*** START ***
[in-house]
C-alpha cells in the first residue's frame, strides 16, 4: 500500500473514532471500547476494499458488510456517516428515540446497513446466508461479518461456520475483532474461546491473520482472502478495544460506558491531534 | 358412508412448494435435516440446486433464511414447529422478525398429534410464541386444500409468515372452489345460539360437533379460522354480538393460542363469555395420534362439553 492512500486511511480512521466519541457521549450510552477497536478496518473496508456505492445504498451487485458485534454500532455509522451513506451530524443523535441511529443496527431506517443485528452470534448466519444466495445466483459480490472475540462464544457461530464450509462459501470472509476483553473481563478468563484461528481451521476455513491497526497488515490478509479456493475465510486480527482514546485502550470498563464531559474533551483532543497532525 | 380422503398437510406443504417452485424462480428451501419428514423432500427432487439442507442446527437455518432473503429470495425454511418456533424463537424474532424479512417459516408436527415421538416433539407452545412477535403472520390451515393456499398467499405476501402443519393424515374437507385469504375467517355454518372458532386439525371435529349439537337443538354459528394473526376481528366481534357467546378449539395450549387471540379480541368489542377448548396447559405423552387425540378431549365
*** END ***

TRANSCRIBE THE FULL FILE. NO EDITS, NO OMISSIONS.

[in-house]
C-alpha cells in the first residue's frame, strides 16, 4: 500500500473514532471500547476494499458488510456517516428515540446497513446466508461479518461456520475483532474461546491473520482472502478495544460506558491531534 | 358412508412448494435435516440446486433464511414447529422478525398429534410464541386444500409468515372452489345460539360437533379460522354480538393460542363469555395420534362439553 492512500486511511480512521466519541457521549450510552477497536478496518473496508456505492445504498451487485458485534454500532455509522451513506451530524443523535441511529443496527431506517443485528452470534448466519444466495445466483459480490472475540462464544457461530464450509462459501470472509476483553473481563478468563484461528481451521476455513491497526497488515490478509479456493475465510486480527482514546485502550470498563464531559474533551483532543497532525 | 380422503398437510406443504417452485424462480428451501419428514423432500427432487439442507442446527437455518432473503429470495425454511418456533424463537424474532424479512417459516408436527415421538416433539407452545412477535403472520390451515393456499398467499405476501402443519393424515374437507385469504375467517355454518372458532386439525371435529349439537337443538354459528394473526376481528366481534357467546378449539395450549387471540379480541368489542377448548396447559405423552387425540378431549365